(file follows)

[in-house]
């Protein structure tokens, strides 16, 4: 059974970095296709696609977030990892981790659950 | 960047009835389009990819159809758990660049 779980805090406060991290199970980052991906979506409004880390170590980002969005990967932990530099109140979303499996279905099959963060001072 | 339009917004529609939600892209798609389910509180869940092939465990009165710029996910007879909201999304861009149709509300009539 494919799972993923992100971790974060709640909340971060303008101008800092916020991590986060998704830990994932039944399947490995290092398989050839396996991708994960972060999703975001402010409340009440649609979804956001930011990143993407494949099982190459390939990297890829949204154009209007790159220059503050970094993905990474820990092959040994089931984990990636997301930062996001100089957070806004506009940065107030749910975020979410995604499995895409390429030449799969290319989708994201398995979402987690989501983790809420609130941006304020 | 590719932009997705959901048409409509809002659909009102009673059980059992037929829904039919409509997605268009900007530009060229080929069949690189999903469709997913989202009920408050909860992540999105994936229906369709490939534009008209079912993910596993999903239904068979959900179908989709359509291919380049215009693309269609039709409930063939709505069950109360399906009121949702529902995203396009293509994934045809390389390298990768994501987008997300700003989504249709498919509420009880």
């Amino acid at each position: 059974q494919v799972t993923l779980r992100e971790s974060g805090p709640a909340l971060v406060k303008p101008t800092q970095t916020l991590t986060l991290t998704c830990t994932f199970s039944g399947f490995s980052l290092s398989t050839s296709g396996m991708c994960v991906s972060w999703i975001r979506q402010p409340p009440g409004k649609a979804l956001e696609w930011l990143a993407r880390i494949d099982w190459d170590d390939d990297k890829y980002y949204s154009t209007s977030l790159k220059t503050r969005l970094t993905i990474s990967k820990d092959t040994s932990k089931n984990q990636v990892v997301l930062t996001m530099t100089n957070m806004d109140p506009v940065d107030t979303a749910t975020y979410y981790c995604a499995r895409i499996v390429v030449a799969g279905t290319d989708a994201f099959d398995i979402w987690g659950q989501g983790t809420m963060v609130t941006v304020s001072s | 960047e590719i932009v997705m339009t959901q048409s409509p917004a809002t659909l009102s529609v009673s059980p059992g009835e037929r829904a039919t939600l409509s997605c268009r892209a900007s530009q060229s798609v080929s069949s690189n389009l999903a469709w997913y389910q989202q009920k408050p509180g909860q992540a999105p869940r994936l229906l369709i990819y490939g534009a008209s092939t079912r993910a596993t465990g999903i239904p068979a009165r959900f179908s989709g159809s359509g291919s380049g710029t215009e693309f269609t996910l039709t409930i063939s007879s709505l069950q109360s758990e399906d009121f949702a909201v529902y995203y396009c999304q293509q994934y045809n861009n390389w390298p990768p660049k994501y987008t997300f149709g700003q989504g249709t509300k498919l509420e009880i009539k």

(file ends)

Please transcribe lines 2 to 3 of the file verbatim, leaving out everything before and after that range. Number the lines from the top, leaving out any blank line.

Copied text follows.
């Protein structure tokens, strides 16, 4: 059974970095296709696609977030990892981790659950 | 960047009835389009990819159809758990660049 779980805090406060991290199970980052991906979506409004880390170590980002969005990967932990530099109140979303499996279905099959963060001072 | 339009917004529609939600892209798609389910509180869940092939465990009165710029996910007879909201999304861009149709509300009539 494919799972993923992100971790974060709640909340971060303008101008800092916020991590986060998704830990994932039944399947490995290092398989050839396996991708994960972060999703975001402010409340009440649609979804956001930011990143993407494949099982190459390939990297890829949204154009209007790159220059503050970094993905990474820990092959040994089931984990990636997301930062996001100089957070806004506009940065107030749910975020979410995604499995895409390429030449799969290319989708994201398995979402987690989501983790809420609130941006304020 | 590719932009997705959901048409409509809002659909009102009673059980059992037929829904039919409509997605268009900007530009060229080929069949690189999903469709997913989202009920408050909860992540999105994936229906369709490939534009008209079912993910596993999903239904068979959900179908989709359509291919380049215009693309269609039709409930063939709505069950109360399906009121949702529902995203396009293509994934045809390389390298990768994501987008997300700003989504249709498919509420009880």
């Amino acid at each position: 059974q494919v799972t993923l779980r992100e971790s974060g805090p709640a909340l971060v406060k303008p101008t800092q970095t916020l991590t986060l991290t998704c830990t994932f199970s039944g399947f490995s980052l290092s398989t050839s296709g396996m991708c994960v991906s972060w999703i975001r979506q402010p409340p009440g409004k649609a979804l956001e696609w930011l990143a993407r880390i494949d099982w190459d170590d390939d990297k890829y980002y949204s154009t209007s977030l790159k220059t503050r969005l970094t993905i990474s990967k820990d092959t040994s932990k089931n984990q990636v990892v997301l930062t996001m530099t100089n957070m806004d109140p506009v940065d107030t979303a749910t975020y979410y981790c995604a499995r895409i499996v390429v030449a799969g279905t290319d989708a994201f099959d398995i979402w987690g659950q989501g983790t809420m963060v609130t941006v304020s001072s | 960047e590719i932009v997705m339009t959901q048409s409509p917004a809002t659909l009102s529609v009673s059980p059992g009835e037929r829904a039919t939600l409509s997605c268009r892209a900007s530009q060229s798609v080929s069949s690189n389009l999903a469709w997913y389910q989202q009920k408050p509180g909860q992540a999105p869940r994936l229906l369709i990819y490939g534009a008209s092939t079912r993910a596993t465990g999903i239904p068979a009165r959900f179908s989709g159809s359509g291919s380049g710029t215009e693309f269609t996910l039709t409930i063939s007879s709505l069950q109360s758990e399906d009121f949702a909201v529902y995203y396009c999304q293509q994934y045809n861009n390389w390298p990768p660049k994501y987008t997300f149709g700003q989504g249709t509300k498919l509420e009880i009539k």